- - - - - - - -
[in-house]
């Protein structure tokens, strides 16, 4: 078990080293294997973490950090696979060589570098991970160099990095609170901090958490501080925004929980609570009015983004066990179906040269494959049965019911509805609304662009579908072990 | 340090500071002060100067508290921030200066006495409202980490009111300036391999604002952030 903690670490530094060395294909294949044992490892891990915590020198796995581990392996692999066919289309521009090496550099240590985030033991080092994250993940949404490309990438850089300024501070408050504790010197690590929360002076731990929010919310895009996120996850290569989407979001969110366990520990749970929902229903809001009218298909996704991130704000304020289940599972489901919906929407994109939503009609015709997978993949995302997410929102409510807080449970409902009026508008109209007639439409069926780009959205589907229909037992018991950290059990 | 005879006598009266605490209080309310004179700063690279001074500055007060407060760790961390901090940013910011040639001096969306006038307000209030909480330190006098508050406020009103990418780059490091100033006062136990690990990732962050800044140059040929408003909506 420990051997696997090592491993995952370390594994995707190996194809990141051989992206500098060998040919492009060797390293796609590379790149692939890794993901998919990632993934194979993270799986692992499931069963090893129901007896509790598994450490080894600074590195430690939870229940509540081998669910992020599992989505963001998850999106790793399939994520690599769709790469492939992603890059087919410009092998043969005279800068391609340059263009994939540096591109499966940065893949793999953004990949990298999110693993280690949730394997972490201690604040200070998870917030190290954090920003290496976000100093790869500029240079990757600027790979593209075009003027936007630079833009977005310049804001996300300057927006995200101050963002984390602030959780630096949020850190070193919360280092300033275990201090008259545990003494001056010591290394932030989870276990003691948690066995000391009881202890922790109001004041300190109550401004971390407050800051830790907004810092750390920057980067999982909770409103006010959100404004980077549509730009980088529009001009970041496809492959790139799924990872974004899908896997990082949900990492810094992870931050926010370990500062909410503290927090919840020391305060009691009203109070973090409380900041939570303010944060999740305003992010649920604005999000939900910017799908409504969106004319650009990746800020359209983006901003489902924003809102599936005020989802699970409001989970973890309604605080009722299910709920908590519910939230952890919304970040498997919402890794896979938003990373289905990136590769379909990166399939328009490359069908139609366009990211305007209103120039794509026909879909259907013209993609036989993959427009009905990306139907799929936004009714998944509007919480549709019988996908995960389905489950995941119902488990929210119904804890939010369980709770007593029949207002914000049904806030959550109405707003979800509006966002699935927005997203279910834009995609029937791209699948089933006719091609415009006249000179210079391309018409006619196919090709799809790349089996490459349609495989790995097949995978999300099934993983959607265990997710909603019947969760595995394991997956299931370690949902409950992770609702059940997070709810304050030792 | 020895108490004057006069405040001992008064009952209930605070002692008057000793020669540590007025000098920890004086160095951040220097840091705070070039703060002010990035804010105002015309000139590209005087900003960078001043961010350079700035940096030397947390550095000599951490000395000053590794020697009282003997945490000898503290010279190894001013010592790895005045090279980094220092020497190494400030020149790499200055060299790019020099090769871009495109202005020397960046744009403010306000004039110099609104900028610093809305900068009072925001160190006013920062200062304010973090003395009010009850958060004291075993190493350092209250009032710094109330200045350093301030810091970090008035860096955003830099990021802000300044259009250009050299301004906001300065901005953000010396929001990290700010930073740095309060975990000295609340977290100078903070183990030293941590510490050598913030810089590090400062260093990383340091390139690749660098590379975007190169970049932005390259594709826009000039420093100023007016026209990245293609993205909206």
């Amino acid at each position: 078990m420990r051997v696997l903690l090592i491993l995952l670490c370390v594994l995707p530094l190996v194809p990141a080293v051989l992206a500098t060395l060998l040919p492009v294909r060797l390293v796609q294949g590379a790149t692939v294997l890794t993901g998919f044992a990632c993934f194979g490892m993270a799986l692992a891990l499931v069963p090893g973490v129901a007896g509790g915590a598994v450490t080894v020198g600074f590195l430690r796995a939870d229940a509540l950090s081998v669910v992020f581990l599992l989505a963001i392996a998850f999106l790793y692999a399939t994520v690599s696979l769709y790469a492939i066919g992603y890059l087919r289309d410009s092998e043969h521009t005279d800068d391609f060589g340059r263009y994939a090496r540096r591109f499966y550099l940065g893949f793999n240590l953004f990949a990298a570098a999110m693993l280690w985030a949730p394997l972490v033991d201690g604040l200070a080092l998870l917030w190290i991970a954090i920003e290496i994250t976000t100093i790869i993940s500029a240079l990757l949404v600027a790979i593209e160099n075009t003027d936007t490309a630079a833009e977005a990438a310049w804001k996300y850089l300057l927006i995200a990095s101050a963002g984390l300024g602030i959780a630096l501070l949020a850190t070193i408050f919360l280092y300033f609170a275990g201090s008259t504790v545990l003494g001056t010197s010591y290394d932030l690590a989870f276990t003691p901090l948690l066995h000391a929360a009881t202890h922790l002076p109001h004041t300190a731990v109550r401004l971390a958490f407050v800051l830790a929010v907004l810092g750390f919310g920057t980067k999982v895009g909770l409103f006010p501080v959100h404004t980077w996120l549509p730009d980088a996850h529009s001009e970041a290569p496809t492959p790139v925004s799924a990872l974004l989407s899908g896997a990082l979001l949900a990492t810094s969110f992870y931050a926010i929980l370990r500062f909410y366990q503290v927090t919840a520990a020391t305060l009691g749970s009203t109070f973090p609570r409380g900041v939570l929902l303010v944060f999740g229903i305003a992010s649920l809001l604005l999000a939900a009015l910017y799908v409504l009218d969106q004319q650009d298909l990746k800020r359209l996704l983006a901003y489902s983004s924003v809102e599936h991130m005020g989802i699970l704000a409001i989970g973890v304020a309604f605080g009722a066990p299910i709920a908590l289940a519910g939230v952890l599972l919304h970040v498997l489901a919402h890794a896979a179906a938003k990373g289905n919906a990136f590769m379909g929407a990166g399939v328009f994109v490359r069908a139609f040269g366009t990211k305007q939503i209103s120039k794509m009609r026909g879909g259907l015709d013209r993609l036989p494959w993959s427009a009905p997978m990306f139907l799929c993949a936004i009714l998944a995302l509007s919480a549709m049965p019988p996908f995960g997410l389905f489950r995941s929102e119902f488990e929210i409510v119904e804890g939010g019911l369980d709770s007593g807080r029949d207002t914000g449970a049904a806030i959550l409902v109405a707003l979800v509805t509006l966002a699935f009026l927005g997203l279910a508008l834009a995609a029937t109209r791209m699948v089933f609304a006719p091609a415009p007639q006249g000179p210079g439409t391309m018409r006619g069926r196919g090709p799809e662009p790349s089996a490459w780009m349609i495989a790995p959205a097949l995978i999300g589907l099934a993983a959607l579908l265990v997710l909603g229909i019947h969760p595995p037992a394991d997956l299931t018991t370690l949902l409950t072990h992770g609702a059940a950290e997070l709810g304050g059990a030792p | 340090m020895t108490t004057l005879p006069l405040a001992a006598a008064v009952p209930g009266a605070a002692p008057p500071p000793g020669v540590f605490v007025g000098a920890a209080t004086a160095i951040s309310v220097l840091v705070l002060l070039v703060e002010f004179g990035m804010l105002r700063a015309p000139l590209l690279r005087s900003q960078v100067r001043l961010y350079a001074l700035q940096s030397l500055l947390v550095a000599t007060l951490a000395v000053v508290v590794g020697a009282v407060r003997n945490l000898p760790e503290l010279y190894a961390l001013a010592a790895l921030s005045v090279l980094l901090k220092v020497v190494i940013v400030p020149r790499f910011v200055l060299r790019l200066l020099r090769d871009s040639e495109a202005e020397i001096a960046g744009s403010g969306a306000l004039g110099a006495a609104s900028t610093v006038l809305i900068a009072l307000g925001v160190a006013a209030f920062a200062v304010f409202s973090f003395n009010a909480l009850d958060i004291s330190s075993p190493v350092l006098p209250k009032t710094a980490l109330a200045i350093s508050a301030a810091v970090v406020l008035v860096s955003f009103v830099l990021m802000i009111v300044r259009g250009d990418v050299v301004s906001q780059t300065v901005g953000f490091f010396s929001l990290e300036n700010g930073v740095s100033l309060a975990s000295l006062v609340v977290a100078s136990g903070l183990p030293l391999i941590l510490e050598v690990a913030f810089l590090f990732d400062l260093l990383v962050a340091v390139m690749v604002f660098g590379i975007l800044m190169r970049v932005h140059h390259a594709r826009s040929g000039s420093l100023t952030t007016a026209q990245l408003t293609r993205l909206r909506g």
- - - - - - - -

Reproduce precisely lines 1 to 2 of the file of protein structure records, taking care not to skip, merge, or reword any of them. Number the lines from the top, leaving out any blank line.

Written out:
[in-house]
């Protein structure tokens, strides 16, 4: 078990080293294997973490950090696979060589570098991970160099990095609170901090958490501080925004929980609570009015983004066990179906040269494959049965019911509805609304662009579908072990 | 340090500071002060100067508290921030200066006495409202980490009111300036391999604002952030 903690670490530094060395294909294949044992490892891990915590020198796995581990392996692999066919289309521009090496550099240590985030033991080092994250993940949404490309990438850089300024501070408050504790010197690590929360002076731990929010919310895009996120996850290569989407979001969110366990520990749970929902229903809001009218298909996704991130704000304020289940599972489901919906929407994109939503009609015709997978993949995302997410929102409510807080449970409902009026508008109209007639439409069926780009959205589907229909037992018991950290059990 | 005879006598009266605490209080309310004179700063690279001074500055007060407060760790961390901090940013910011040639001096969306006038307000209030909480330190006098508050406020009103990418780059490091100033006062136990690990990732962050800044140059040929408003909506 420990051997696997090592491993995952370390594994995707190996194809990141051989992206500098060998040919492009060797390293796609590379790149692939890794993901998919990632993934194979993270799986692992499931069963090893129901007896509790598994450490080894600074590195430690939870229940509540081998669910992020599992989505963001998850999106790793399939994520690599769709790469492939992603890059087919410009092998043969005279800068391609340059263009994939540096591109499966940065893949793999953004990949990298999110693993280690949730394997972490201690604040200070998870917030190290954090920003290496976000100093790869500029240079990757600027790979593209075009003027936007630079833009977005310049804001996300300057927006995200101050963002984390602030959780630096949020850190070193919360280092300033275990201090008259545990003494001056010591290394932030989870276990003691948690066995000391009881202890922790109001004041300190109550401004971390407050800051830790907004810092750390920057980067999982909770409103006010959100404004980077549509730009980088529009001009970041496809492959790139799924990872974004899908896997990082949900990492810094992870931050926010370990500062909410503290927090919840020391305060009691009203109070973090409380900041939570303010944060999740305003992010649920604005999000939900910017799908409504969106004319650009990746800020359209983006901003489902924003809102599936005020989802699970409001989970973890309604605080009722299910709920908590519910939230952890919304970040498997919402890794896979938003990373289905990136590769379909990166399939328009490359069908139609366009990211305007209103120039794509026909879909259907013209993609036989993959427009009905990306139907799929936004009714998944509007919480549709019988996908995960389905489950995941119902488990929210119904804890939010369980709770007593029949207002914000049904806030959550109405707003979800509006966002699935927005997203279910834009995609029937791209699948089933006719091609415009006249000179210079391309018409006619196919090709799809790349089996490459349609495989790995097949995978999300099934993983959607265990997710909603019947969760595995394991997956299931370690949902409950992770609702059940997070709810304050030792 | 020895108490004057006069405040001992008064009952209930605070002692008057000793020669540590007025000098920890004086160095951040220097840091705070070039703060002010990035804010105002015309000139590209005087900003960078001043961010350079700035940096030397947390550095000599951490000395000053590794020697009282003997945490000898503290010279190894001013010592790895005045090279980094220092020497190494400030020149790499200055060299790019020099090769871009495109202005020397960046744009403010306000004039110099609104900028610093809305900068009072925001160190006013920062200062304010973090003395009010009850958060004291075993190493350092209250009032710094109330200045350093301030810091970090008035860096955003830099990021802000300044259009250009050299301004906001300065901005953000010396929001990290700010930073740095309060975990000295609340977290100078903070183990030293941590510490050598913030810089590090400062260093990383340091390139690749660098590379975007190169970049932005390259594709826009000039420093100023007016026209990245293609993205909206």